Natural building blocks out of hemp
The hemp plant (Cannabis sativa L.) gets a bad rap because of its association with drugs, but it was already in use 8.000 years ago and is present today in a wide array of sectors ranging from medicines, body care products, and clothing to the automotive industry.
One promising application for this plant is as a building material for Bioclimatic architecture in the form of a brick.
The Spanish newspaper El Mundo reports about Cannabric (Spanish only), a company launched nine years ago by the German architect Monika Brümmer in Guadix, province of Granada. Her career project researching vegetable building materials led her to this hemp product, achieved through an arduous trial and error process.
(Photo: Courtesy of Cannabric)
This “eco-brick” is composed of industrial hemp, natural slaked lime and a mixture of minerals. The higher price this brick commands versus a traditional one is more than compensated by a series of advantages:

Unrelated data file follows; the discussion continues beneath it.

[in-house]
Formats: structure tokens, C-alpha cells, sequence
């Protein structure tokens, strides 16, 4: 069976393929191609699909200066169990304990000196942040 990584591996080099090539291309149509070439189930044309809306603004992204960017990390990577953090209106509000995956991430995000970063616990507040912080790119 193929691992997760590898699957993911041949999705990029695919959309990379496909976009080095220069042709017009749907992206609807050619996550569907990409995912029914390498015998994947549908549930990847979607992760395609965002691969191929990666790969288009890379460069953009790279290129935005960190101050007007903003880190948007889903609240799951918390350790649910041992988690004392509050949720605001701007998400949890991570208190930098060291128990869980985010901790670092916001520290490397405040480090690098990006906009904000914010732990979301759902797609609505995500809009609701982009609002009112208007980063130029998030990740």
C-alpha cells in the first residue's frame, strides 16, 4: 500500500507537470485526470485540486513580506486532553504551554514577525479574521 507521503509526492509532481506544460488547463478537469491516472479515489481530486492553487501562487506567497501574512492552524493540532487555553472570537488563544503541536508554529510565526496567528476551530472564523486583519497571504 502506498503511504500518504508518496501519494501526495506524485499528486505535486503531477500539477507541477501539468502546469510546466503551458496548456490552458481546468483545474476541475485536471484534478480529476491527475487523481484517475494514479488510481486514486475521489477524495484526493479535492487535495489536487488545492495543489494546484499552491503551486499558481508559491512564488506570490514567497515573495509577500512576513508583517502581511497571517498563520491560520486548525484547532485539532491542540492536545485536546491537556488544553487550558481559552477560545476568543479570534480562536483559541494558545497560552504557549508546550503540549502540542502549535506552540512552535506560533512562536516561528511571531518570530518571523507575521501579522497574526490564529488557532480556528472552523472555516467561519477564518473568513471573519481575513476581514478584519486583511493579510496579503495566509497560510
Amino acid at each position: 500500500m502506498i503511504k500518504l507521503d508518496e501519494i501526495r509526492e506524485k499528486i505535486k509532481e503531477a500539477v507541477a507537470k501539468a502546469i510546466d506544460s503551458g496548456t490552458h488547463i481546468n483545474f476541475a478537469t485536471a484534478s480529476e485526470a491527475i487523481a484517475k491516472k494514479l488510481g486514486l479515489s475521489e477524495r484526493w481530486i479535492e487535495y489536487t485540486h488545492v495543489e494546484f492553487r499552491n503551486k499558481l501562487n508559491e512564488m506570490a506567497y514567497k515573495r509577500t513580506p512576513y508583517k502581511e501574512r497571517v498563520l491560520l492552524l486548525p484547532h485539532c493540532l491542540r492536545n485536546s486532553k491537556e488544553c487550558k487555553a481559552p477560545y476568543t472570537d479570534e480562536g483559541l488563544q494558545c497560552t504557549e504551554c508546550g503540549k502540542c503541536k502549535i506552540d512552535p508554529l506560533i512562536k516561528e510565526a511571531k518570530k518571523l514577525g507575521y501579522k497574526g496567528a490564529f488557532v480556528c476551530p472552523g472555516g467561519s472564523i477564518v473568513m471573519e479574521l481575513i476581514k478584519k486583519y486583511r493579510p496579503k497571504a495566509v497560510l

- Growing hemp improves the condition of the ground. It is a robust and fast-growing plant that requires neither herbicides nor pesticides during its cultivation.
- Industrial hemp has a very low thermal conductivity, producing a brick with vastly superior insulation properties against both cold and heat.
- It produces no toxic by products and is fully recyclable
- It absorbs sound and is non-flammable
It is a popular material in the cave houses typical of the area around Guadix, in Granada and it is also gaining ground in other regions around Spain, as it is especially suited to areas reaching extremes of temperature in summer and winter. It has even been used in the restoration of a monastery in the province of Palencia. Hemp bricks have also been used in projects in France and England.